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2021 needs to be a better year

We’re almost finished with the first month of the New Year and things are still strange, almost like 2020 is making one last gasp before finally closing out.

COVID-19 is still around. Politics in the first month of 2021 were still nasty and riots broke out in Washington, D.C., that regardless of your political and philosophical leanings was embarrassing.

It snowed in Vicksburg. Not just the flurries and dustings we usually get, but snow that blanketed everything in sight and raised concerns of treacherous driving conditions.

But change is in the air.

As Donald Trump ended his term by flying south to a new life, Joe Biden and Kamala Harris were sworn in to begin a new administration with different ideas, attitudes and goals. It will be interesting to see how the new administration performs and whether it can create the types of coalitions required to succeed and move its agenda forward.

This country has a lot of issues to resolve over the next four years and it will be a test whether both sides in Congress can grow up, put away their differences and be willing to work together and put the nation and the people first.

If watching the verbal combat on Capitol Hill gets too tiresome or raises your blood pressure, there is an unexpected diversion this year thanks to COVID-19.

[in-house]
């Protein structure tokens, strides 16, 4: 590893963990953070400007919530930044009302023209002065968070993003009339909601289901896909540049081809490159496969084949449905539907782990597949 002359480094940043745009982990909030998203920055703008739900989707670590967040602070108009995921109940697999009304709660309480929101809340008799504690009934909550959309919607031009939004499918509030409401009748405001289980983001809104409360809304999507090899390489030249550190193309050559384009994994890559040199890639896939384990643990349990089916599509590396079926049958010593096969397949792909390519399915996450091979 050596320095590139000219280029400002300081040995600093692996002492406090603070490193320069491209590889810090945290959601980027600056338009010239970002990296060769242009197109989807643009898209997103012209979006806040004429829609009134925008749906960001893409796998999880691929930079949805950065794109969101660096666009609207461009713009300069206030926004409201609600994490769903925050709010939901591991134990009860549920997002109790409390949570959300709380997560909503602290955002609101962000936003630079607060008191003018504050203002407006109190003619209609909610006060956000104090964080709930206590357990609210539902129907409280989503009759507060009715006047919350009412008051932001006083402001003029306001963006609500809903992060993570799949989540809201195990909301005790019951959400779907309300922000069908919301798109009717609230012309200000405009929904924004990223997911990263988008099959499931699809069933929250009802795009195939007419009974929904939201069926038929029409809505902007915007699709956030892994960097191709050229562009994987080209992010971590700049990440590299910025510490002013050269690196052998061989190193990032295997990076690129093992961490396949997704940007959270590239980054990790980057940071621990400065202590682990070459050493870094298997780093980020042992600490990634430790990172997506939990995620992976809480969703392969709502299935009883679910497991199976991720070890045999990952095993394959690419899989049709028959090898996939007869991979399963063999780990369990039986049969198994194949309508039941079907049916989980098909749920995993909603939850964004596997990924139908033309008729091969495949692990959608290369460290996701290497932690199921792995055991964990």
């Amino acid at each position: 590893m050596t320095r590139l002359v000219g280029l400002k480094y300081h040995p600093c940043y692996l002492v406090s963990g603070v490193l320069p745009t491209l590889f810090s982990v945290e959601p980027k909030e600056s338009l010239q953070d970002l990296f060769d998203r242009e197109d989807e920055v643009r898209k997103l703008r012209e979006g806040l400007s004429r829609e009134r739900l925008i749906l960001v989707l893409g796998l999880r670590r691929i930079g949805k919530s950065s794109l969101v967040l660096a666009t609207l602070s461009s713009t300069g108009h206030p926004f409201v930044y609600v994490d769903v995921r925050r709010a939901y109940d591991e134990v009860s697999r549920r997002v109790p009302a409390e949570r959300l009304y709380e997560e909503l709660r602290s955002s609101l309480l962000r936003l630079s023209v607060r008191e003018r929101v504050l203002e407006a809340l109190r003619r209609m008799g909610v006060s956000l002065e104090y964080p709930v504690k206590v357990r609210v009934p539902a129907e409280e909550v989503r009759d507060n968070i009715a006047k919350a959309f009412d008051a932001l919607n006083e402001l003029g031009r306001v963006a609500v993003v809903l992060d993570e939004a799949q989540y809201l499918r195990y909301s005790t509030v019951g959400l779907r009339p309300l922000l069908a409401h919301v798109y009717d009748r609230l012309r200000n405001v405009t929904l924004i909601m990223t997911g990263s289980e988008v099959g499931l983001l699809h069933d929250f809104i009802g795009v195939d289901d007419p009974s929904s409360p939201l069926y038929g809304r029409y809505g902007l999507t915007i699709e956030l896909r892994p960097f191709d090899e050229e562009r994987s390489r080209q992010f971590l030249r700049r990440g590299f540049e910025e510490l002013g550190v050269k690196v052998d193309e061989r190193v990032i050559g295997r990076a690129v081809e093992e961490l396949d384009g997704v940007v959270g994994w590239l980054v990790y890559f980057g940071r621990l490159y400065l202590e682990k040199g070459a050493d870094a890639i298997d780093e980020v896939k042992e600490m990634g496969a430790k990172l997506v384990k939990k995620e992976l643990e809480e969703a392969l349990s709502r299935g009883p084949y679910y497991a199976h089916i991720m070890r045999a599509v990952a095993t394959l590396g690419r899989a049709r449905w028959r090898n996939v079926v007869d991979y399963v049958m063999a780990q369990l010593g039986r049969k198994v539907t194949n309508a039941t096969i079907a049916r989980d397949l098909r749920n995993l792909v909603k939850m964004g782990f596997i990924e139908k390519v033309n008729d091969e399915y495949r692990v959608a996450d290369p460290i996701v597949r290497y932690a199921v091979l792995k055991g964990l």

For once in their lives, football fanatics won’t have to worry about withdrawal after the Super Bowl — college football returns with the nation’s FCS schools playing either full or partial schedules during the spring.

At one time, the term “spring ball’ meant spring training for college teams and their annual spring game that drew alums and fans to the campus. Spring also meant the start of preseason practice for the teams in the Canadian Football League.

Now it means a slate of college games and people sitting fixed in front of the tube watching Alcorn vs. Southern, Jackson State vs. Florida A&M, or James Madison vs Delaware.

Add a spring football season to the already active NBA and college basketball seasons, and the soon-to-start major league and college baseball seasons, and there will be enough activity on TV to provide a healthy distraction from the problems of the world.

Considering how 2020 came to a close and 2021 began, I’m ready for some distractions, even if it means watching re-runs from the 1960s comedy “My Favorite Martian.” I’m ready to watch college football.

But I need to understand like we all do, that our distractions will only mask what’s going on in the world and we need to take a good look at ourselves and realize that it’s time to put our differences aside and ask that our representatives in Washington represent us and not some politician’s political base. That they put the country first, not by their rhetoric, but by their actions. That they start crossing the aisles to reach compromises to resolve problems and govern.

The year 2020 was a disaster from the word “go.”

The year 2021 shouldn’t be and doesn’t have to be.

About John Surratt

John Surratt is a graduate of Louisiana State University with a degree in general studies. He has worked as an editor, reporter and photographer for newspapers in Louisiana, Mississippi and Alabama. He has been a member of The Vicksburg Post staff since 2011 and covers city government. He and his wife attend St. Paul Catholic Church and he is a member of the Port City Kiwanis Club.

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